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    RISE fm in Sixty Minutes with Musa Sikhosane

    Tuesday | 7:30 pm-8:30 pm


Banks in catch-22 over Guptas

The SA Reserve Bank has advised that banking- related complaints by clients should be directed to the National Consmer Commission or the Banking Ombudsman.

The Reserve Bank was responding to Sowetan’s questions about an approprite forum to resolve disputes between commercial banks and their clients.

“The Reserve Bank is a prudential regulator and supervises the prudential requirements of commercial banks,” Reserve Bank chief of staff Bulelwa Boqwana said last night.

“Market misconduct and consumer disputes can be refrrred to National Consumer Commission or the Bankin Ombudsman,” she said.

Strangely, the Government accepted the Guptas request to intervene on their behalf, thereby by-passing the relevant institutions.

Boqwana’s comments came after cabinet, in an unprecedented move, tasked three ministers to talk to the country’s major banks for cutting ties with Oakbay Resources and Energy, the company belonging to the Gupta family, Zuma’s friends.

During a post-cabinet briefing, Minister in the Presidency Jeff Radebe said the ministers of finance (Parvin Gordhan), mineral resources (Mosebenzi Zwane) and labour (Mildred Oliphant) would open a “constructive engagement” with the banks over the closing of the accounts of “a company”.

Zwane is understood to be very close to the Gupta family.

Radebe said “whilst cabinet appreciates the terms and conditions of the banks, the acts may deter future potential investors who may want to do business in South Africa”.

Pressed for details as to whether cabinet had acted in a similar manner for any other private companies, or whether companies could approach government to act on their behalf in similar situations, Radebe would only say that government and private companies often interacted, during visits and in presidential working groups.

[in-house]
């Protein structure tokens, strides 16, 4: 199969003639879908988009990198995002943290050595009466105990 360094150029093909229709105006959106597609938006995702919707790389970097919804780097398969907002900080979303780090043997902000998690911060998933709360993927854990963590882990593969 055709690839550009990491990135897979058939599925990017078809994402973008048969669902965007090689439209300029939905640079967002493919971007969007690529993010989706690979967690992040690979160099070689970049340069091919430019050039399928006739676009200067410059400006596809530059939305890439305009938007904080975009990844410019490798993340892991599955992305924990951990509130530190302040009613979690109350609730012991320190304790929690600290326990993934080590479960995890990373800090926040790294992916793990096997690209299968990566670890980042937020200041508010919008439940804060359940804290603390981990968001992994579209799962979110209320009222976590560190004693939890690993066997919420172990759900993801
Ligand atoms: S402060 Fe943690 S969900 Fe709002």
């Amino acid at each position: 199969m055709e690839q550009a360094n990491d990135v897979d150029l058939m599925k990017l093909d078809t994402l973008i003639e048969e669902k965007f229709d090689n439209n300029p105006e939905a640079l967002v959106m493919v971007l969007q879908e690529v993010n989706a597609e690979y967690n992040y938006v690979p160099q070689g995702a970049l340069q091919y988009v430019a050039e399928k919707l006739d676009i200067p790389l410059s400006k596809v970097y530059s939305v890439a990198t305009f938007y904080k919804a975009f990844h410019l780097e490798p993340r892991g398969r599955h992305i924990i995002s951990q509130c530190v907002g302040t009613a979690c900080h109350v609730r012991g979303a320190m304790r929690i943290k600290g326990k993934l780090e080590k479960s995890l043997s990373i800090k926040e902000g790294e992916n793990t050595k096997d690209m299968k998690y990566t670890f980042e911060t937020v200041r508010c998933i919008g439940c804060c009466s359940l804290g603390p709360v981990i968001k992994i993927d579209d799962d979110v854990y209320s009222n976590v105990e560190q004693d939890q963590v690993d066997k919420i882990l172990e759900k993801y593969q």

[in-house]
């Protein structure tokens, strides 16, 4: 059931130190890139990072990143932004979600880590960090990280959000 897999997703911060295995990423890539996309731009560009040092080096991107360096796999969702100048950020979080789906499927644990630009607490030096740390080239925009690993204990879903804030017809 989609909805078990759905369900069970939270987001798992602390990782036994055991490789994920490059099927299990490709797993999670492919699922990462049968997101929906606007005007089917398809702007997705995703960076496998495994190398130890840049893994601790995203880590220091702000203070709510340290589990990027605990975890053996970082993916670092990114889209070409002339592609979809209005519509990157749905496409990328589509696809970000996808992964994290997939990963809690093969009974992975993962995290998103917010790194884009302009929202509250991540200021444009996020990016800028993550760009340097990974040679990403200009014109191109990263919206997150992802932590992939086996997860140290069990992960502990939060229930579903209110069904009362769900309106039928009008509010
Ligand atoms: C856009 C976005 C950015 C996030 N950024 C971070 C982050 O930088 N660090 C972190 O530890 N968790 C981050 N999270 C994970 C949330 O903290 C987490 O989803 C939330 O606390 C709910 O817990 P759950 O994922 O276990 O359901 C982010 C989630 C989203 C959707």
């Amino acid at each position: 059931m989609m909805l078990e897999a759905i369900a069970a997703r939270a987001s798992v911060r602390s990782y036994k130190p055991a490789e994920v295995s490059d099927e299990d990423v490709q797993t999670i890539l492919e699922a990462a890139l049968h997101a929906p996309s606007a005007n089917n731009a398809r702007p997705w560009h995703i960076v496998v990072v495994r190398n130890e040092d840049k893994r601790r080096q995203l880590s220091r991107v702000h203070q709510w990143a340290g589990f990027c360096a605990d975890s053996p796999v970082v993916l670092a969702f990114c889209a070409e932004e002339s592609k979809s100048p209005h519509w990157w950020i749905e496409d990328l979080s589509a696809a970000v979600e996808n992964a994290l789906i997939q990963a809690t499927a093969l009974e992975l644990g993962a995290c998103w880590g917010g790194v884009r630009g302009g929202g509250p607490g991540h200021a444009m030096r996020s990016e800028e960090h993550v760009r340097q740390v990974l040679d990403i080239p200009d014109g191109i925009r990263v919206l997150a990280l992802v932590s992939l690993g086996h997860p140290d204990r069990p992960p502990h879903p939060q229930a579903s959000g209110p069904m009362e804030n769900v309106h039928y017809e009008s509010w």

The cabinet move came as it emerged that more people have been to Gwede Mantashe’s office on the Guptas’ influence, but the ANC secretary-general refused to reveal names.

Former CEO of the Government Information and Communications Systems Themba Maseko recently told the Sunday Times that Zuma called him in 2010 to meet the Gupta brothers at their Saxonwold, Johannesburg, home and asked him to “help” them.

Maseko told Mantashe the Guptas were trying to force him to take a share of the GCIS’s large advertising slice to their media outlets.

Maseko confirmed meeting Mantashe. “I have met him on the matter, the details of which he only can talk about.”

Mantashe said: “The worst thing that can happen is to report to you before the structures of the ANC.”

Deputy Finance Minister Mcebisi Jonas – who recently revealed that the Guptas wanted to offer him a job – yesterday warned in the SA Communist Party’s newsletter, Umsebenzi Online, of the dangers of state capture, including on the ANC itself.

He poured cold water on Gupta media outlets reporting that he and Finance Minister Pravin Gordhan were inserted into Treasury to protect “white monopoly capital”.



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